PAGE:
For over 5,000 years scattered peoples have been migrating to cities with the aspiration of finding work, security and prosperity. While hopes have not always been fulfilled, the city has continued to grow as earth’s primary urban form. The tall building is barely a century old, but it has transformed older cities and shaped new settlements around the world. In Asia and the Middle East, a forest of high rises has risen in the space of a generation, from bare ground or in place of humble villages. Behind the seeming chaos of tangled roads and unrelated buildings, is an underlying order and a hierarchy of scale that every city aspires to.
Unlike some smaller works of architecture, tall buildings contain highly technical systems which are replicated and costly. These buildings have the capability of generating significant financial return and there is a global community of real estate investors constantly surveying potentially beneficial locations around the world. While the uniformity of this global industrial sector might suggest uniform outcomes, the regions in which opportunities exist are varied, each with its own history, governance and economic marketplace. It is this dialectic between universal sameness and regional distinction which provides the narrative for this book and informs our observation of the important similarities and differences of tall buildings in our world cities.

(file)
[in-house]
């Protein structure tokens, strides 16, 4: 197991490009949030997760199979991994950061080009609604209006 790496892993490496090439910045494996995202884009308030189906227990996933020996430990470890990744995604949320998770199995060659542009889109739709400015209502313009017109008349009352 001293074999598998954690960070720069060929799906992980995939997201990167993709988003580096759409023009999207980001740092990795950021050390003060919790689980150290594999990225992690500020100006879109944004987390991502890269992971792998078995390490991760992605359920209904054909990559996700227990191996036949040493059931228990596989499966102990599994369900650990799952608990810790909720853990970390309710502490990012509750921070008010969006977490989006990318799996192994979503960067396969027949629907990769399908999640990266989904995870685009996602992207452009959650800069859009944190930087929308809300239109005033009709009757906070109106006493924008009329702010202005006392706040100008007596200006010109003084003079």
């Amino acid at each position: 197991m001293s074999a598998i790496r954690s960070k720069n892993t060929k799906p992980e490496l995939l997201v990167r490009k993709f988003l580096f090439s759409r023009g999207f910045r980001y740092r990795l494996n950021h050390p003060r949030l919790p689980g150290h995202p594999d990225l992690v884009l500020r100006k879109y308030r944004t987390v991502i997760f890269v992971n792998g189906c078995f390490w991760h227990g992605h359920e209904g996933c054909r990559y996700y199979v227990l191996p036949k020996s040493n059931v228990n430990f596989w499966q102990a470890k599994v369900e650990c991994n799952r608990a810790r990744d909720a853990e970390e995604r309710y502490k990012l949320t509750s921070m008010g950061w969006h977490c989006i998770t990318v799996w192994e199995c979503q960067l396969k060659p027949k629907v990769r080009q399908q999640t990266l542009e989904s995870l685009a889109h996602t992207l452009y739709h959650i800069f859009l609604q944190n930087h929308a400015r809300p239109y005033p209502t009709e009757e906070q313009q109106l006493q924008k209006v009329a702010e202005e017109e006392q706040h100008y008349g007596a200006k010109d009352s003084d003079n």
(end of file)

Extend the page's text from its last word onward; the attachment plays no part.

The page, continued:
Architect Scott Johnson has designed many notable tall buildings in American and Asian cities and he understands that he is not performing a solo turn, but making his contribution to what is there and yet to come. Beyond the race to build ever higher and denser, with this book Johnson brings his rare perspective to the social and environmental factors that create some of world’s most distinctive skylines.